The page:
How Airlabs is producing pollution-free zones

Published 0836 GMT (1636 HKT) July 11, 2018
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To highlight the global air pollution problem, British artist Michael Pinsky reproduced the air quality of five different locations in a series of inter-connected "Pollution Pods." Michael Pinsky
The first dome simulates the pure air of Tautra on the coast of Norway using filtration technology developed by a start-up called Airlabs. Thor Nielsen / NTNU
The remaining four domes give visitors a taste of four of the world's most polluted cities -- London, Beijing, Sao Paulo and New Delhi. Michael Pinsky
Pinsky worked with a range of specialists to recreate the climates of each destination. The New Delhi pod, for example, is fitted with heaters and a haze machine to produce "smog." Thor Nielsen / NTNU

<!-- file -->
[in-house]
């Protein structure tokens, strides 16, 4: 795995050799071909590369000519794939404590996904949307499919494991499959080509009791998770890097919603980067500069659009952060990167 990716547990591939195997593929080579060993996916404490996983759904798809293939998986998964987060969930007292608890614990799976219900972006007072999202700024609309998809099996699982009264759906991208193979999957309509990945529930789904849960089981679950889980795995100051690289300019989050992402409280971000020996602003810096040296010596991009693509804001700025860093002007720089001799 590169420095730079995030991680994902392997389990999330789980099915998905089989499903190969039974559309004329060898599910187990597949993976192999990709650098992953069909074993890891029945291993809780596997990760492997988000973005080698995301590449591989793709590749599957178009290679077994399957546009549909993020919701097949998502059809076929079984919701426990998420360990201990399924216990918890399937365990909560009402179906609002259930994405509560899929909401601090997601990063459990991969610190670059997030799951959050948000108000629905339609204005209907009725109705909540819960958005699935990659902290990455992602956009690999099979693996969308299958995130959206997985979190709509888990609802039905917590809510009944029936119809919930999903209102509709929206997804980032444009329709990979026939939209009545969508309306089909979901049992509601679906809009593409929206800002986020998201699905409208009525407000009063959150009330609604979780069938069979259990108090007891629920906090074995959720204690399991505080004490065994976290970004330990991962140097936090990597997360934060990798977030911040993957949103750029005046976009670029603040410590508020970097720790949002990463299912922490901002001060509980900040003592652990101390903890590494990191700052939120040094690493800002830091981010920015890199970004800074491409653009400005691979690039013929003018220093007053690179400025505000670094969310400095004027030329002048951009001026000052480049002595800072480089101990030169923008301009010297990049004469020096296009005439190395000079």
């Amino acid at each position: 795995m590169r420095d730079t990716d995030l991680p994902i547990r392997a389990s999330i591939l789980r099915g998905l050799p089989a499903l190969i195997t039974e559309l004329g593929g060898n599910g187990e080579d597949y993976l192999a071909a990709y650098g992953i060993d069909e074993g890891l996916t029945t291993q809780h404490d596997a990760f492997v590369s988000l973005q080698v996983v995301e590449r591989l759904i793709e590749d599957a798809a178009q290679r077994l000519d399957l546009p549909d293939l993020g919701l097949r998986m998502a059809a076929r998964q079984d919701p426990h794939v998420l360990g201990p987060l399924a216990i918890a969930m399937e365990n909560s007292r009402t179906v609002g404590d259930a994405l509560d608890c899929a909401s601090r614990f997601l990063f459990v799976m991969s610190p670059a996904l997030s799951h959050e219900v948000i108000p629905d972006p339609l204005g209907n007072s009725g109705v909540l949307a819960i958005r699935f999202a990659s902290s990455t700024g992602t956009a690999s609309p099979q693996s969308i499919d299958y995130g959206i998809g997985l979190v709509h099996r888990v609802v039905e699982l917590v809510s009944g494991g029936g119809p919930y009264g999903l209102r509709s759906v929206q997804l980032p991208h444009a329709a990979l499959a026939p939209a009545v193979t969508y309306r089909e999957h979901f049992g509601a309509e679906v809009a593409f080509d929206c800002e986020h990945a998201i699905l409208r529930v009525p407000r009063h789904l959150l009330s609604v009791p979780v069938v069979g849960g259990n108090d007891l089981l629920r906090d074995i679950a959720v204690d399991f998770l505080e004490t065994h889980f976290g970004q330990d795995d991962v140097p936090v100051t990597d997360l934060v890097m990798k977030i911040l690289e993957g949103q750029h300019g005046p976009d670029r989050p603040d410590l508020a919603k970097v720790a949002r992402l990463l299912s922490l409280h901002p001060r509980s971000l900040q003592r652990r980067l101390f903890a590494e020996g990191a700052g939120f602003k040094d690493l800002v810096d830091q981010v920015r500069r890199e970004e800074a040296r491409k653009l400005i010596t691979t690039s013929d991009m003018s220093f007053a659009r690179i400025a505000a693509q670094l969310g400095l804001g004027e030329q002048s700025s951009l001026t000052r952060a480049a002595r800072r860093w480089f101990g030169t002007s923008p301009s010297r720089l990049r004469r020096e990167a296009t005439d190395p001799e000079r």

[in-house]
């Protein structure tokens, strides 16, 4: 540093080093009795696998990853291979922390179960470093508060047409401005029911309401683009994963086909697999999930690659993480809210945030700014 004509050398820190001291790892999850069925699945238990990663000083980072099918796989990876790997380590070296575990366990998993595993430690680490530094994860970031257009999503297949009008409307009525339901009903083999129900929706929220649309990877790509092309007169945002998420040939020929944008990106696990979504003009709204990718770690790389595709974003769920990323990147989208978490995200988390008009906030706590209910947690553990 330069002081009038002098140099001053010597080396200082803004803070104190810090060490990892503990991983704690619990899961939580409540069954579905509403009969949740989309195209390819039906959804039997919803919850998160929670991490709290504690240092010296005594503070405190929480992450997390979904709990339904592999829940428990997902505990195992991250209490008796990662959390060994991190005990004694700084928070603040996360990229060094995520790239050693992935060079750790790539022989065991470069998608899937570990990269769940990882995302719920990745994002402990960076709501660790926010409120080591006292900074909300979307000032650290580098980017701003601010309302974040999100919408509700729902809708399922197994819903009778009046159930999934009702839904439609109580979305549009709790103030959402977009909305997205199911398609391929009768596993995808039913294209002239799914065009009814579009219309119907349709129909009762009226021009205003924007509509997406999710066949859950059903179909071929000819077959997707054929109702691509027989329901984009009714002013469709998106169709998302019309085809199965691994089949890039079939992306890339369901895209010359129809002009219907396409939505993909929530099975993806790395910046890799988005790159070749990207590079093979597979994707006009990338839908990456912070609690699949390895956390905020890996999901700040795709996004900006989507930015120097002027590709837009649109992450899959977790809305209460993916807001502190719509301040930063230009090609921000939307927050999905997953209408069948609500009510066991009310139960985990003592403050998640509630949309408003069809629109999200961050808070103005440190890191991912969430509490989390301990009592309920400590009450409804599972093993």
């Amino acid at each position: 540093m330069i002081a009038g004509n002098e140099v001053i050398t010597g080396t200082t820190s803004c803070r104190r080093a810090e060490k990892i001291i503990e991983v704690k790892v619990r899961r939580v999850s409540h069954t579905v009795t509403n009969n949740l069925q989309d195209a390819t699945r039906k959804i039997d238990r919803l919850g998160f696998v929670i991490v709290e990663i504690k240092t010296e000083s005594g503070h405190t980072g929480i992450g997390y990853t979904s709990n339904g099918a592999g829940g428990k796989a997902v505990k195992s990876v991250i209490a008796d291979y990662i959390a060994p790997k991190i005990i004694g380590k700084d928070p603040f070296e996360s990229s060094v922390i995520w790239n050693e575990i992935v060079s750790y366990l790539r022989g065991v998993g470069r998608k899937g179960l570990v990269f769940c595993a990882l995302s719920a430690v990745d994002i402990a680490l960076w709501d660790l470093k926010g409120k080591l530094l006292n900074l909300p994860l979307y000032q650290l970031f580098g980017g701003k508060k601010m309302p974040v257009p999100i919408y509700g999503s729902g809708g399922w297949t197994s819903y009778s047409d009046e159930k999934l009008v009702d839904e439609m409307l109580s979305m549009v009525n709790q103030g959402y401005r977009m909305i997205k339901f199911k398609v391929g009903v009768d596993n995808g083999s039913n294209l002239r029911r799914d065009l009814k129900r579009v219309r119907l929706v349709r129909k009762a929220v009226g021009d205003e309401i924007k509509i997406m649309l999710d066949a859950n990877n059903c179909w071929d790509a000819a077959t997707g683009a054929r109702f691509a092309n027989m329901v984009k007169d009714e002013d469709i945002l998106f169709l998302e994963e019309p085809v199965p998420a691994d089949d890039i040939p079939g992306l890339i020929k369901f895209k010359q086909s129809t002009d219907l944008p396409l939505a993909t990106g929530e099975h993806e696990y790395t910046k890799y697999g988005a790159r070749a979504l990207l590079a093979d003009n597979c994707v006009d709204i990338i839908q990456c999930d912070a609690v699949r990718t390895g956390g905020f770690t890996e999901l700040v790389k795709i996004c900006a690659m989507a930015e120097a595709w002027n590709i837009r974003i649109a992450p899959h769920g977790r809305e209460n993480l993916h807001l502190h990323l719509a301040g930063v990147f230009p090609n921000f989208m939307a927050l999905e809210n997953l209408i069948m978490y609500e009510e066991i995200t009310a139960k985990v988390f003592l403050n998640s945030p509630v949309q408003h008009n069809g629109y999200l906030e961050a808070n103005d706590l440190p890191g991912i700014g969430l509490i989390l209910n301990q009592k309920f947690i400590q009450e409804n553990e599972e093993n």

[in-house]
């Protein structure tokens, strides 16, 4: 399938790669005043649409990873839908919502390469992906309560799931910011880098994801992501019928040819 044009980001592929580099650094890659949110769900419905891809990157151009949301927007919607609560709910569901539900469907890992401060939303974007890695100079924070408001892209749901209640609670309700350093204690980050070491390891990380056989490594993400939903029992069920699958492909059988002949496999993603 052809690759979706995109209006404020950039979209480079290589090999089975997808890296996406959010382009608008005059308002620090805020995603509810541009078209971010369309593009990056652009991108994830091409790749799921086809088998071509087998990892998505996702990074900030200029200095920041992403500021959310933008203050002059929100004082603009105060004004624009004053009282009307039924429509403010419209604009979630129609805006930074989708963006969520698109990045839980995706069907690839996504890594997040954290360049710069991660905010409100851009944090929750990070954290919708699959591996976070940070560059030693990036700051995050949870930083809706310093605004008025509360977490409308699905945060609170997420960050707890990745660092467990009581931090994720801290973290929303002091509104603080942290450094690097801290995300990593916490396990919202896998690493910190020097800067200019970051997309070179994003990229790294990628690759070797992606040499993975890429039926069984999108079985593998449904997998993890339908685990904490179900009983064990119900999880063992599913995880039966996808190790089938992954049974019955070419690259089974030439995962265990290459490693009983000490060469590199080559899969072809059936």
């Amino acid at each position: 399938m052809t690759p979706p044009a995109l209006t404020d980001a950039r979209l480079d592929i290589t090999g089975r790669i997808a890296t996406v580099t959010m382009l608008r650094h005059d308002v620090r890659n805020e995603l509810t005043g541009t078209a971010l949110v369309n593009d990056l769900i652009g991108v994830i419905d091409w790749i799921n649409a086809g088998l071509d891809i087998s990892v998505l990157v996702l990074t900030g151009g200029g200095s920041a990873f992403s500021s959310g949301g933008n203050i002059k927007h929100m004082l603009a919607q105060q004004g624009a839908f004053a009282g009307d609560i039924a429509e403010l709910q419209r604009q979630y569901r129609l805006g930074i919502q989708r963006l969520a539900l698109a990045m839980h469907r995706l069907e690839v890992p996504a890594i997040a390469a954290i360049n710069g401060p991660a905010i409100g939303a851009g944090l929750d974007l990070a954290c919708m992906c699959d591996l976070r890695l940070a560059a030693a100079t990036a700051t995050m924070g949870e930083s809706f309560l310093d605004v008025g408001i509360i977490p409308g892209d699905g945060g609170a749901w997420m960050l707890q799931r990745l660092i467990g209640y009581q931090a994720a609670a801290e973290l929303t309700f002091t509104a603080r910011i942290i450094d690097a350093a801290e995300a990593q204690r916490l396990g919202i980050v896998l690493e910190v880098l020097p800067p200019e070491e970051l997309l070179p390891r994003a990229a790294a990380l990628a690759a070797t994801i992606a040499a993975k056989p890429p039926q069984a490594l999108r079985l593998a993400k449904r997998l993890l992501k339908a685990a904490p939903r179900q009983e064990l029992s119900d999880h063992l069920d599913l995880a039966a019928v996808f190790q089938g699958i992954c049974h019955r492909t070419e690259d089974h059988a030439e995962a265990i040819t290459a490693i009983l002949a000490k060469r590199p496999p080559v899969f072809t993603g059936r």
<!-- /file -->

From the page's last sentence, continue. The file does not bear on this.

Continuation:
In the London dome, visitors are exposed to moderate levels of nitrogen dioxide and a specially crafted scent called "Living Diesel." Peter Macdiarmid for Somerset House
"Pollution Pods" exhibited at Somerset House in London as part of its Earth Day 2018 program. The project was originally commissioned by the Norwegian University of Science and Technology to assess whether art can impact behavior around climate change. Peter Macdiarmid for Somerset House
Airlabs has applied the same technology used in the Norwegian dome on a prototype park bench in London. The bench is fitted with filters to remove dangerous pollutants from the air. Courtesy Airlabs
Airlabs has also partnered with The Body Shop to install a "pollution-free" bus shelter in central London. Courtesy Airlabs
The company's commercial product, the Airlbubbl, is a filter designed to remove nitrogen dioxide, particles, volatile organic compounds and ozone from the air inside vehicles.
Courtesy Airlabs
Recently, Airlabs has adapted its technology to remove pollutants from a large open-air structure in New Delhi. Courtesy Airlabs
The structure serves to test, refine and showcase the technology, and Airlabs hopes that one day it will form part of larger city projects like shopping streets and transport networks. Courtesy Airlabs